What is one principle from the INTASC Principles Web site that you feel you need to improve the most in order to be effective in the education profession? What existing professional development program(s) could you pursue to address the need to improve in this area?

Looking at the list of INTASC Principles, I am humbled to say I need to hone my skills in all. I have so much to learn as a new teacher and it is not as easy as I thought. The principle that struck me most as needing the most improvement for me is principle number 3 which is Learning styles and diversity. I know children learn in various ways, not just through visual and auditory means, as most people think. To be a more dynamic teacher, I know I have to acknowledge, respect and adjust to various learning styles.

That would entail adjusting my teaching styles to a diverse set of learners. Although teachers are expected to know what to teach children in general, they also need to be able to adjust to individual needs of their students, as not all students learn the same way at the same pace.

Trafton suggests that individualization must include “acceptance of each child as an individual worthy of adult respect,” and that to this should be added “an acceptance of the child’s ideas, a provision of opportunities for pupil input in developing and selecting learning experiences, a concern for the quality of the child’s intellectual development, and a willingness to take time to know the child as an individual” (1975, p. 39).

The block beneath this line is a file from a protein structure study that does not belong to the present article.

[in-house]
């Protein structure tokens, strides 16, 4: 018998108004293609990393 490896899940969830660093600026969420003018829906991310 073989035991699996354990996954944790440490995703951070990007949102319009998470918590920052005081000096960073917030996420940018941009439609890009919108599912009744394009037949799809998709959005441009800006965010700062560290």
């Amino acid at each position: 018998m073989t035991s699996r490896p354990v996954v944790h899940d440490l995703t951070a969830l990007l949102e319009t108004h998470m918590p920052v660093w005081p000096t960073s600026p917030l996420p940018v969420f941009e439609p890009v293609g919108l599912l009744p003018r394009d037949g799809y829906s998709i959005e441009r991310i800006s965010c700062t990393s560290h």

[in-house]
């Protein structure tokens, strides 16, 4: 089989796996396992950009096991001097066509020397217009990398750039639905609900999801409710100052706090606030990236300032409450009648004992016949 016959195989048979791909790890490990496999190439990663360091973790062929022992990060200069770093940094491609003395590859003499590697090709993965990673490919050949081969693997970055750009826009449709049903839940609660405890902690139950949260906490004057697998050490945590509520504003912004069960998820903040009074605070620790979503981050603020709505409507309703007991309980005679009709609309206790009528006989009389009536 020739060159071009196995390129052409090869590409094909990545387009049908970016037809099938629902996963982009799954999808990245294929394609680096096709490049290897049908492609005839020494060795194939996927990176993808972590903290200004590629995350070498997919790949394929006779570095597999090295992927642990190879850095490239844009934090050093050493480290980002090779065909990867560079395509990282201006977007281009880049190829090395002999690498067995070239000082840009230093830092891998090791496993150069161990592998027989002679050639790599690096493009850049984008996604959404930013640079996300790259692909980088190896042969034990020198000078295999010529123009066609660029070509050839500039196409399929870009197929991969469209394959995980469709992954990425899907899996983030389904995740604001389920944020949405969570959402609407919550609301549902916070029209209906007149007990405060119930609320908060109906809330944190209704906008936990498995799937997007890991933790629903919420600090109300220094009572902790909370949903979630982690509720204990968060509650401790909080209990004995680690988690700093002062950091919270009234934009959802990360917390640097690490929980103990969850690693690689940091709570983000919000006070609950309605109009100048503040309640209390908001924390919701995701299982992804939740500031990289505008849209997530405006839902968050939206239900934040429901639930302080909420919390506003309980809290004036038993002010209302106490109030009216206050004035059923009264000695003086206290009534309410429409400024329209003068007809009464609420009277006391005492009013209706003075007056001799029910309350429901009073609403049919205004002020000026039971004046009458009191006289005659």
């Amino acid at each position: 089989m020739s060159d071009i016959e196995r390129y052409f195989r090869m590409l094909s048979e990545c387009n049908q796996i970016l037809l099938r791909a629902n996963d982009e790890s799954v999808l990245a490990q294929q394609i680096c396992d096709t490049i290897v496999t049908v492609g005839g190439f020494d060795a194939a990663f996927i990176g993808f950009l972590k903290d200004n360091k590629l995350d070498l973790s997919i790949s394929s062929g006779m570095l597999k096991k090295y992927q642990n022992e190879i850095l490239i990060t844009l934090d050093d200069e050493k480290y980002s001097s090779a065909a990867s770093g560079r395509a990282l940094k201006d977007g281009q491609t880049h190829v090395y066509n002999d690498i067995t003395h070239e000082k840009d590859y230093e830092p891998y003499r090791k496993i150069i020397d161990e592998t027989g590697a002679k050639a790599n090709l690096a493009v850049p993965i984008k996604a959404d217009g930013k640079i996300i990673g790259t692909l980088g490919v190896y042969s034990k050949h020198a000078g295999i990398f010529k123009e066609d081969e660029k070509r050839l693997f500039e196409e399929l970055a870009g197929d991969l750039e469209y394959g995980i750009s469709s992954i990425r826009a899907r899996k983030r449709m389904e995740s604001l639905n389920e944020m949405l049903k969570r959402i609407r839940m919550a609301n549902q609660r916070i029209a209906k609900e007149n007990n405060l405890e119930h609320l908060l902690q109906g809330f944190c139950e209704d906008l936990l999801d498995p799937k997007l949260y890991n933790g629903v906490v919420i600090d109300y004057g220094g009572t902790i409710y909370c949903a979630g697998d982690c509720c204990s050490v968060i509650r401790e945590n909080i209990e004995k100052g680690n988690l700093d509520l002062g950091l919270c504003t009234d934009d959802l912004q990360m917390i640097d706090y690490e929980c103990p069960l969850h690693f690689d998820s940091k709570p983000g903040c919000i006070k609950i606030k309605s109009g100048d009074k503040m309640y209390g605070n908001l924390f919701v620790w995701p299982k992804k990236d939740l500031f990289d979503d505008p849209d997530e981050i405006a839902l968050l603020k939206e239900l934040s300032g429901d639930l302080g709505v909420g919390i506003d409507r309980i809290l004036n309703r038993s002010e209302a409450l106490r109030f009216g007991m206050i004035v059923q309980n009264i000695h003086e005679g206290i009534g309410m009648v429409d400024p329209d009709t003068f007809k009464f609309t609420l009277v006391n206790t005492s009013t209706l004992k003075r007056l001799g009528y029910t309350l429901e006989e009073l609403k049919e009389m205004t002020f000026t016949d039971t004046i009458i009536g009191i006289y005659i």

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Attending seminars and workshops on Different Learning Styles (ex. By Dunn and Dunn) and Howard Gardner’s Multiple Intelligence Theories will surely help me gain adequate knowledge and skills in this area of weakness of mine.

What professional development programs can you enroll in to help you prepare to meet the diverse needs of today’s learners?